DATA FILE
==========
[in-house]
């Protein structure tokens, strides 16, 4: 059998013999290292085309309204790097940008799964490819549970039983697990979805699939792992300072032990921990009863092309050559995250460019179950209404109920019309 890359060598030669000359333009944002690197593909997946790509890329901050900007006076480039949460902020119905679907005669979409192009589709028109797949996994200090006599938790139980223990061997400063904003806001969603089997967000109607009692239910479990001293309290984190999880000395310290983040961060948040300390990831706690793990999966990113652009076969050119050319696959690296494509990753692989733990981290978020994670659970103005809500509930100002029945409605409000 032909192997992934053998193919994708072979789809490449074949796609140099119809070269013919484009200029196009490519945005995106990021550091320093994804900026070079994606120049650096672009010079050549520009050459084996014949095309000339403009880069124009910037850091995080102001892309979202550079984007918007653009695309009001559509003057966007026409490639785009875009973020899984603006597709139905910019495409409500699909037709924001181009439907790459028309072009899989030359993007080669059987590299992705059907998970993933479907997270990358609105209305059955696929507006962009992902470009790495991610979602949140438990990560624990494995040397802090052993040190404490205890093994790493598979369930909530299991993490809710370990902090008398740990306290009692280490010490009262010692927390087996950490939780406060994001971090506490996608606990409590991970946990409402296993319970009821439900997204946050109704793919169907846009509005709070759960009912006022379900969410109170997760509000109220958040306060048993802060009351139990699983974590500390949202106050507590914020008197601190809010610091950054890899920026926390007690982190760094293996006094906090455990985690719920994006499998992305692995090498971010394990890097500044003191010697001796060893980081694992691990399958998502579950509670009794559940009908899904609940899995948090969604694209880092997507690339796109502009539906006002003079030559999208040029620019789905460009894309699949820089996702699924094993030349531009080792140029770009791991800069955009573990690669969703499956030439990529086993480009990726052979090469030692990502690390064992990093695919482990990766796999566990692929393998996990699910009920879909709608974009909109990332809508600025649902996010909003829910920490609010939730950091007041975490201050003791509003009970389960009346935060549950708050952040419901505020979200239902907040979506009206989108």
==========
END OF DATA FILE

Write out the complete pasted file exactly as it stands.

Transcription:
[in-house]
């Protein structure tokens, strides 16, 4: 059998013999290292085309309204790097940008799964490819549970039983697990979805699939792992300072032990921990009863092309050559995250460019179950209404109920019309 890359060598030669000359333009944002690197593909997946790509890329901050900007006076480039949460902020119905679907005669979409192009589709028109797949996994200090006599938790139980223990061997400063904003806001969603089997967000109607009692239910479990001293309290984190999880000395310290983040961060948040300390990831706690793990999966990113652009076969050119050319696959690296494509990753692989733990981290978020994670659970103005809500509930100002029945409605409000 032909192997992934053998193919994708072979789809490449074949796609140099119809070269013919484009200029196009490519945005995106990021550091320093994804900026070079994606120049650096672009010079050549520009050459084996014949095309000339403009880069124009910037850091995080102001892309979202550079984007918007653009695309009001559509003057966007026409490639785009875009973020899984603006597709139905910019495409409500699909037709924001181009439907790459028309072009899989030359993007080669059987590299992705059907998970993933479907997270990358609105209305059955696929507006962009992902470009790495991610979602949140438990990560624990494995040397802090052993040190404490205890093994790493598979369930909530299991993490809710370990902090008398740990306290009692280490010490009262010692927390087996950490939780406060994001971090506490996608606990409590991970946990409402296993319970009821439900997204946050109704793919169907846009509005709070759960009912006022379900969410109170997760509000109220958040306060048993802060009351139990699983974590500390949202106050507590914020008197601190809010610091950054890899920026926390007690982190760094293996006094906090455990985690719920994006499998992305692995090498971010394990890097500044003191010697001796060893980081694992691990399958998502579950509670009794559940009908899904609940899995948090969604694209880092997507690339796109502009539906006002003079030559999208040029620019789905460009894309699949820089996702699924094993030349531009080792140029770009791991800069955009573990690669969703499956030439990529086993480009990726052979090469030692990502690390064992990093695919482990990766796999566990692929393998996990699910009920879909709608974009909109990332809508600025649902996010909003829910920490609010939730950091007041975490201050003791509003009970389960009346935060549950708050952040419901505020979200239902907040979506009206989108």